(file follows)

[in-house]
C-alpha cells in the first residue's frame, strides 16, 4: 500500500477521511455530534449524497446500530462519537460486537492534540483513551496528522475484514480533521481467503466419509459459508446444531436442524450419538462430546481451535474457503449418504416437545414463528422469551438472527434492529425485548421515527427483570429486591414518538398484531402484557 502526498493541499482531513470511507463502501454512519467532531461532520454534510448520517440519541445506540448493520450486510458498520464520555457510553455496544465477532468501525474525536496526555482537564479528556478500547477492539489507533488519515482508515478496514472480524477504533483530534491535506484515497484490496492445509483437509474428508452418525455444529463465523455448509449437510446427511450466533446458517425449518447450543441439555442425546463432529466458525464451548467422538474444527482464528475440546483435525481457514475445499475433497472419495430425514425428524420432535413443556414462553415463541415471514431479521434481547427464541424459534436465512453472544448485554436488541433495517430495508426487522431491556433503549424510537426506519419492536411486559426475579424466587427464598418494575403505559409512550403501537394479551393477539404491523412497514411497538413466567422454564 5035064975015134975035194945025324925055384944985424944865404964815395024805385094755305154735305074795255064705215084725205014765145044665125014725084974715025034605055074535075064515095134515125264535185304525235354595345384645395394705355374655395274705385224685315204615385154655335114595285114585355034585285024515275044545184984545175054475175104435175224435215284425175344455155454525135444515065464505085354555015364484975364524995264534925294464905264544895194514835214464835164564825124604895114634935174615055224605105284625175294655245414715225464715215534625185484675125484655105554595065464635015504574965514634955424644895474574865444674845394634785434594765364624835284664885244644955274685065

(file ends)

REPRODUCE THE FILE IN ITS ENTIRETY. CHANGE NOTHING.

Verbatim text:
[in-house]
C-alpha cells in the first residue's frame, strides 16, 4: 500500500477521511455530534449524497446500530462519537460486537492534540483513551496528522475484514480533521481467503466419509459459508446444531436442524450419538462430546481451535474457503449418504416437545414463528422469551438472527434492529425485548421515527427483570429486591414518538398484531402484557 502526498493541499482531513470511507463502501454512519467532531461532520454534510448520517440519541445506540448493520450486510458498520464520555457510553455496544465477532468501525474525536496526555482537564479528556478500547477492539489507533488519515482508515478496514472480524477504533483530534491535506484515497484490496492445509483437509474428508452418525455444529463465523455448509449437510446427511450466533446458517425449518447450543441439555442425546463432529466458525464451548467422538474444527482464528475440546483435525481457514475445499475433497472419495430425514425428524420432535413443556414462553415463541415471514431479521434481547427464541424459534436465512453472544448485554436488541433495517430495508426487522431491556433503549424510537426506519419492536411486559426475579424466587427464598418494575403505559409512550403501537394479551393477539404491523412497514411497538413466567422454564 5035064975015134975035194945025324925055384944985424944865404964815395024805385094755305154735305074795255064705215084725205014765145044665125014725084974715025034605055074535075064515095134515125264535185304525235354595345384645395394705355374655395274705385224685315204615385154655335114595285114585355034585285024515275044545184984545175054475175104435175224435215284425175344455155454525135444515065464505085354555015364484975364524995264534925294464905264544895194514835214464835164564825124604895114634935174615055224605105284625175294655245414715225464715215534625185484675125484655105554595065464635015504574965514634955424644895474574865444674845394634785434594765364624835284664885244644955274685065